D-Doc experienced a 20 per cent increase in patient consultations in 2021 compared to 2020, according to its Medical Director Dr Mel Bates. Over this period, face-to-face consultations seen by the North Dublin out-of-hours service increased by 17 per cent.
Despite this increase, Dr Bates told the Medical Independent (MI) that D-Doc was more prepared for the spike in Covid cases at the end of 2021 and beginning of 2022, compared to the previous surge in January 2021.
“There was extra capacity for face-to-face consultations because a significant proportion of the workload was Covid test and trace,” he said.
D-Doc’s preparedness is also partly due to a large proportion of Covid referrals being handled through nurse triage and an increase in access to technology.
“It’s not that it wasn’t challenging,” Dr Bates told MI. “We learned from [the high numbers] in 2020 and we had more options and ways of absorbing that surge.”
The number of face-to-face consultations seen by the service continues to increase.
“We still have a standard Covid questionnaire which our nurse triage will use,” said Dr Bates.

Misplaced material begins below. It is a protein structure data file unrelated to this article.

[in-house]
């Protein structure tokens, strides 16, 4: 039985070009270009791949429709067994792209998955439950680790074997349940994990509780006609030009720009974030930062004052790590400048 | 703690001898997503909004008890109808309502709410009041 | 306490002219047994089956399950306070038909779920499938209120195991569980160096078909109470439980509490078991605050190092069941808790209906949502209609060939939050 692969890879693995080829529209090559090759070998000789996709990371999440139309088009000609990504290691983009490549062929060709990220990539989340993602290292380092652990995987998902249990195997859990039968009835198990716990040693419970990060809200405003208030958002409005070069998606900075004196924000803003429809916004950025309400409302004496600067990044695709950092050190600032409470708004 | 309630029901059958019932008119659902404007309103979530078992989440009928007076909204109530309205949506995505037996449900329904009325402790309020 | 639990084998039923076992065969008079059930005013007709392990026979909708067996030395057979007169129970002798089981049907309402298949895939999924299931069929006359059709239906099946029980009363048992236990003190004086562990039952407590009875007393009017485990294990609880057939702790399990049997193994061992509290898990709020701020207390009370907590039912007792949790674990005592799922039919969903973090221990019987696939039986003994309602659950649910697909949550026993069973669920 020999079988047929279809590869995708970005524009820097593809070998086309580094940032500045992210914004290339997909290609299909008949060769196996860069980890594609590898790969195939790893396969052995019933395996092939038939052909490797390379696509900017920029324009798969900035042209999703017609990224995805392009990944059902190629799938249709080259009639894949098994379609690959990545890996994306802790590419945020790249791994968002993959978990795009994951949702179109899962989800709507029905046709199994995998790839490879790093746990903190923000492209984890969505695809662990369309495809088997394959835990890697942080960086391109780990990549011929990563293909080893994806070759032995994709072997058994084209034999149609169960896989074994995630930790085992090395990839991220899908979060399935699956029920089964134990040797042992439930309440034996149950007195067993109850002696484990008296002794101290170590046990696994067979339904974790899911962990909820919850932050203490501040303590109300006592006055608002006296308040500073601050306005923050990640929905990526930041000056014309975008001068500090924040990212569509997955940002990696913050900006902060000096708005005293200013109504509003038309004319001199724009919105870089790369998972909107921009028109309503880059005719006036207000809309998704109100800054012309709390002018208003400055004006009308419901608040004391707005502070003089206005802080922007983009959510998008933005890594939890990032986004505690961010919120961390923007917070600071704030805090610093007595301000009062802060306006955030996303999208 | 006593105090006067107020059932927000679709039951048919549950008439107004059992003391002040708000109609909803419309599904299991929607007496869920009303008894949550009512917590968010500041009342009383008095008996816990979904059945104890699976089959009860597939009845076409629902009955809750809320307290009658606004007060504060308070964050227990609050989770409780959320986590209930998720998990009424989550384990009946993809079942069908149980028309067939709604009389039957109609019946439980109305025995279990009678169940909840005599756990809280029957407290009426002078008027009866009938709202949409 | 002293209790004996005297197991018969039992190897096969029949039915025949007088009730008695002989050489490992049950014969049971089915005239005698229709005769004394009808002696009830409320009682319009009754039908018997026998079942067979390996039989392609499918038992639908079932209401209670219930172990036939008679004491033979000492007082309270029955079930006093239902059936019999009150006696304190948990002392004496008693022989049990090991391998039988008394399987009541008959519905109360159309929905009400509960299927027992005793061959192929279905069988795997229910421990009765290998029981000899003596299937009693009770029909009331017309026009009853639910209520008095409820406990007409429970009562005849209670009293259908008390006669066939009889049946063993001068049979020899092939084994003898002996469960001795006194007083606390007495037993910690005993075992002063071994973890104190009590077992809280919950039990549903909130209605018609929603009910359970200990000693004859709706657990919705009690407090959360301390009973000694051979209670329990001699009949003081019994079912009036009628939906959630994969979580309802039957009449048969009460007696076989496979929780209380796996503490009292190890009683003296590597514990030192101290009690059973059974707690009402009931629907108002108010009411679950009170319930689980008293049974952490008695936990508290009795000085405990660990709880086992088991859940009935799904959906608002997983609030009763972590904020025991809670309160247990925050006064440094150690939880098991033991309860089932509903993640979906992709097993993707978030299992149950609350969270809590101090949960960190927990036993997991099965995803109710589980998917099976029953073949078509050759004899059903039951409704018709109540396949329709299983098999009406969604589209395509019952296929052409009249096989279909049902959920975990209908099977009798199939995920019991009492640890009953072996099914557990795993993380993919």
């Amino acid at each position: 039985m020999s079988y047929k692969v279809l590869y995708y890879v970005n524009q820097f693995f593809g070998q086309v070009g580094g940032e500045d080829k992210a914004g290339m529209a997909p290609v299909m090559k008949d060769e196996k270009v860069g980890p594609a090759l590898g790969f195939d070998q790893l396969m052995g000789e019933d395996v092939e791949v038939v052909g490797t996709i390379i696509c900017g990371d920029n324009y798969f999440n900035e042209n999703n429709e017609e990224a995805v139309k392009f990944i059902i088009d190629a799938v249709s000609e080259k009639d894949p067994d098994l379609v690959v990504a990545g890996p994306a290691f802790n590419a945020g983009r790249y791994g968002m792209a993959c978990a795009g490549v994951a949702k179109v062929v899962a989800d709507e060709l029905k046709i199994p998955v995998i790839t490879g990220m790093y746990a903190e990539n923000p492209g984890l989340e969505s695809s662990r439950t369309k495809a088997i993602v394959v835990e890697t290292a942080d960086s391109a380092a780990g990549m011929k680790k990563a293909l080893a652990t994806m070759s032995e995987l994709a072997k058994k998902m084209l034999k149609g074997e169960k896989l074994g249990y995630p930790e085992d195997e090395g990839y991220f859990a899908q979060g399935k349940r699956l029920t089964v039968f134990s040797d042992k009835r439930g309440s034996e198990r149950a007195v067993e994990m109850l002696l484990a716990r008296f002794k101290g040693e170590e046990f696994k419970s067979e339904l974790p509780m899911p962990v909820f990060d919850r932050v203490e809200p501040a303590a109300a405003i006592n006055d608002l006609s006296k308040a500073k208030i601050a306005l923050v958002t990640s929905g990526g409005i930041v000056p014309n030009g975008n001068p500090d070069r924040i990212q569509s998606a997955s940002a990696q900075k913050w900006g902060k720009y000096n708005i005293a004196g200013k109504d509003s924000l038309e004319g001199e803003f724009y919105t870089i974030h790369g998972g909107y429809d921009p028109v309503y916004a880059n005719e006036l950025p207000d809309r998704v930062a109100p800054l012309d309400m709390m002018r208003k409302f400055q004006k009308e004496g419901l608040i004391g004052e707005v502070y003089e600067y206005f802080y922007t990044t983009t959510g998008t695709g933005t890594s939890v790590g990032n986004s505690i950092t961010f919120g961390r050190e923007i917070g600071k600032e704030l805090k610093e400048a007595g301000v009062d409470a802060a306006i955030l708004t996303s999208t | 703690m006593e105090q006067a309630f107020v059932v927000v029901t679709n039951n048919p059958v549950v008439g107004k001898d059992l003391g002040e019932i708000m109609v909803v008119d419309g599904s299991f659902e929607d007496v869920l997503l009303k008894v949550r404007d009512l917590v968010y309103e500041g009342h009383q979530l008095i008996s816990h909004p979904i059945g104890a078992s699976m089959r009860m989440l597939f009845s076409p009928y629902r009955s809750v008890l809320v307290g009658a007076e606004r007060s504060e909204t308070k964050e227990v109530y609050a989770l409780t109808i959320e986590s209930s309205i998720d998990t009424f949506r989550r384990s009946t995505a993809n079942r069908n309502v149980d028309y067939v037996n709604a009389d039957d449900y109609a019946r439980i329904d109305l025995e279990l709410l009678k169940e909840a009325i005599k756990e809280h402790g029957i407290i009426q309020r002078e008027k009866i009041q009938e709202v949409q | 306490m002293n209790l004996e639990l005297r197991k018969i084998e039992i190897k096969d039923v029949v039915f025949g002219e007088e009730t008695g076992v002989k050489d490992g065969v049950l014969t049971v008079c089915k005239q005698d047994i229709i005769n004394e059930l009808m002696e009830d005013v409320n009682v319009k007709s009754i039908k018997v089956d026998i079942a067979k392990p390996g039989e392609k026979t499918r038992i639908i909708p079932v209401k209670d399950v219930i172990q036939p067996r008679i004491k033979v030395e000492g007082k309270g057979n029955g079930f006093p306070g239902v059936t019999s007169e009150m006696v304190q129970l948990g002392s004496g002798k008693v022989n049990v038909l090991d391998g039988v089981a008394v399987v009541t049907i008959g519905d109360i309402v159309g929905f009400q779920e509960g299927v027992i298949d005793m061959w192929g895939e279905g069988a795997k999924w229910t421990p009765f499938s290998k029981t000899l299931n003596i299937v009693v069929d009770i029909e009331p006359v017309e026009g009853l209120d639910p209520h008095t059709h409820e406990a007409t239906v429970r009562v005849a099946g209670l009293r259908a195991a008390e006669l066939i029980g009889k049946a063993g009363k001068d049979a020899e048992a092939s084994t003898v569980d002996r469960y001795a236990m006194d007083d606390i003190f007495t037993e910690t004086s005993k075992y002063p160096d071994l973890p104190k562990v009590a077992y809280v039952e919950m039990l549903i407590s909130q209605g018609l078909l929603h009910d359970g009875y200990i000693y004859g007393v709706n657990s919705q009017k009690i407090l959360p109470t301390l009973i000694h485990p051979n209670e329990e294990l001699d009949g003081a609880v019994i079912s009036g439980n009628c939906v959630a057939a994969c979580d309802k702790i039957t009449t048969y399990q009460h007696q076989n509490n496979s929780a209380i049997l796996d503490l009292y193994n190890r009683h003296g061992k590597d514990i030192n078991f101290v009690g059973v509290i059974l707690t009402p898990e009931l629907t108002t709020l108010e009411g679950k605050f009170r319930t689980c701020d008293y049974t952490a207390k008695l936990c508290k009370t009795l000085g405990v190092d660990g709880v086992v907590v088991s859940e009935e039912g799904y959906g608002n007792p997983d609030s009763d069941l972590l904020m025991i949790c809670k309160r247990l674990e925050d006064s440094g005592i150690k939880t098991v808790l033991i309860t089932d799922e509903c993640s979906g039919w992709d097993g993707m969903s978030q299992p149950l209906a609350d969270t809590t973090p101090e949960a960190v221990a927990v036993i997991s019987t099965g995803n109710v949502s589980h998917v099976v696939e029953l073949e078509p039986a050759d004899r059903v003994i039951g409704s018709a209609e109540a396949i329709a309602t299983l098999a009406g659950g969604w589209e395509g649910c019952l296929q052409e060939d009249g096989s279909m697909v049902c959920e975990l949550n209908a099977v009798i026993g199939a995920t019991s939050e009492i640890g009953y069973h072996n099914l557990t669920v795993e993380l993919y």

If a patient presents with Covid-like symptoms, they will normally go to a doctor-telephone triage for an initial assessment. Those without Covid symptoms are given face-to-face treatment without a review beforehand.
At the beginning of the pandemic a deal was agreed between the IMO and HSE for out-of-hours services. It included a grant based on population in the area and activity from previous years to cover the halt in special-type consultations. The Executive also provided another grant to cover test and trace services during weekends.
“That, plus local support, made a difference in keeping everything ticking over in out-of-hours,” said Dr Bates. “Without it, we would have gone under.”